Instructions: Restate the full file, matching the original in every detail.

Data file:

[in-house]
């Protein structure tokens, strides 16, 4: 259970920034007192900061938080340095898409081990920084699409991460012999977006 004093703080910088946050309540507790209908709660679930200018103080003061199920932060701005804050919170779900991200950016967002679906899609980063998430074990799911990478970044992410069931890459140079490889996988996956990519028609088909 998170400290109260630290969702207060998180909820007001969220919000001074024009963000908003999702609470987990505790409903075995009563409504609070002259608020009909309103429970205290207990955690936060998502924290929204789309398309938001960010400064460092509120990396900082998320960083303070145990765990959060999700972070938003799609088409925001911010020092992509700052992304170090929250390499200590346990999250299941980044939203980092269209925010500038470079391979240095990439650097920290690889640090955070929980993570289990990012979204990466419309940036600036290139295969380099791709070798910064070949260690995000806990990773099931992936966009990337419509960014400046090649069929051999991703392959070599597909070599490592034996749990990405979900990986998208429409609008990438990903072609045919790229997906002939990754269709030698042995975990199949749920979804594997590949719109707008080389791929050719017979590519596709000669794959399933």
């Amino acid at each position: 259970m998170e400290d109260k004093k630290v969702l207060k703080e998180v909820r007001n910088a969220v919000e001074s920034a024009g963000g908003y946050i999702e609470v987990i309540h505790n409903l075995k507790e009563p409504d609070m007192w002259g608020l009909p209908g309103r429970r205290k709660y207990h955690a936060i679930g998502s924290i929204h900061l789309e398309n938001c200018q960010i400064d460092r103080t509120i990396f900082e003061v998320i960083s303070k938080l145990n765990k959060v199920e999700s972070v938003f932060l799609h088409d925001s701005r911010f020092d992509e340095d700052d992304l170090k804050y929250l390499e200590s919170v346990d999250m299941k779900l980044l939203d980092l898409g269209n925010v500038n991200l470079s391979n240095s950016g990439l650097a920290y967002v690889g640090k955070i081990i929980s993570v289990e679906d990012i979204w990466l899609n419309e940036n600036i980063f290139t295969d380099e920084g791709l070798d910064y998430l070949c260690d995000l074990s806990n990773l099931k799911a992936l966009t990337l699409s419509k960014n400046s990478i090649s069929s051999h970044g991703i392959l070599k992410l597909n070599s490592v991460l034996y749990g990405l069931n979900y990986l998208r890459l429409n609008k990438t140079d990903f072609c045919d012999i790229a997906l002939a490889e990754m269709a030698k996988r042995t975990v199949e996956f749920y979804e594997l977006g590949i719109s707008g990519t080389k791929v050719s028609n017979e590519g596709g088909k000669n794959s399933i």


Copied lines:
[in-house]
């Protein structure tokens, strides 16, 4: 259970920034007192900061938080340095898409081990920084699409991460012999977006 004093703080910088946050309540507790209908709660679930200018103080003061199920932060701005804050919170779900991200950016967002679906899609980063998430074990799911990478970044992410069931890459140079490889996988996956990519028609088909 998170400290109260630290969702207060998180909820007001969220919000001074024009963000908003999702609470987990505790409903075995009563409504609070002259608020009909309103429970205290207990955690936060998502924290929204789309398309938001960010400064460092509120990396900082998320960083303070145990765990959060999700972070938003799609088409925001911010020092992509700052992304170090929250390499200590346990999250299941980044939203980092269209925010500038470079391979240095990439650097920290690889640090955070929980993570289990990012979204990466419309940036600036290139295969380099791709070798910064070949260690995000806990990773099931992936966009990337419509960014400046090649069929051999991703392959070599597909070599490592034996749990990405979900990986998208429409609008990438990903072609045919790229997906002939990754269709030698042995975990199949749920979804594997590949719109707008080389791929050719017979590519596709000669794959399933």
């Amino acid at each position: 259970m998170e400290d109260k004093k630290v969702l207060k703080e998180v909820r007001n910088a969220v919000e001074s920034a024009g963000g908003y946050i999702e609470v987990i309540h505790n409903l075995k507790e009563p409504d609070m007192w002259g608020l009909p209908g309103r429970r205290k709660y207990h955690a936060i679930g998502s924290i929204h900061l789309e398309n938001c200018q960010i400064d460092r103080t509120i990396f900082e003061v998320i960083s303070k938080l145990n765990k959060v199920e999700s972070v938003f932060l799609h088409d925001s701005r911010f020092d992509e340095d700052d992304l170090k804050y929250l390499e200590s919170v346990d999250m299941k779900l980044l939203d980092l898409g269209n925010v500038n991200l470079s391979n240095s950016g990439l650097a920290y967002v690889g640090k955070i081990i929980s993570v289990e679906d990012i979204w990466l899609n419309e940036n600036i980063f290139t295969d380099e920084g791709l070798d910064y998430l070949c260690d995000l074990s806990n990773l099931k799911a992936l966009t990337l699409s419509k960014n400046s990478i090649s069929s051999h970044g991703i392959l070599k992410l597909n070599s490592v991460l034996y749990g990405l069931n979900y990986l998208r890459l429409n609008k990438t140079d990903f072609c045919d012999i790229a997906l002939a490889e990754m269709a030698k996988r042995t975990v199949e996956f749920y979804e594997l977006g590949i719109s707008g990519t080389k791929v050719s028609n017979e590519g596709g088909k000669n794959s399933i």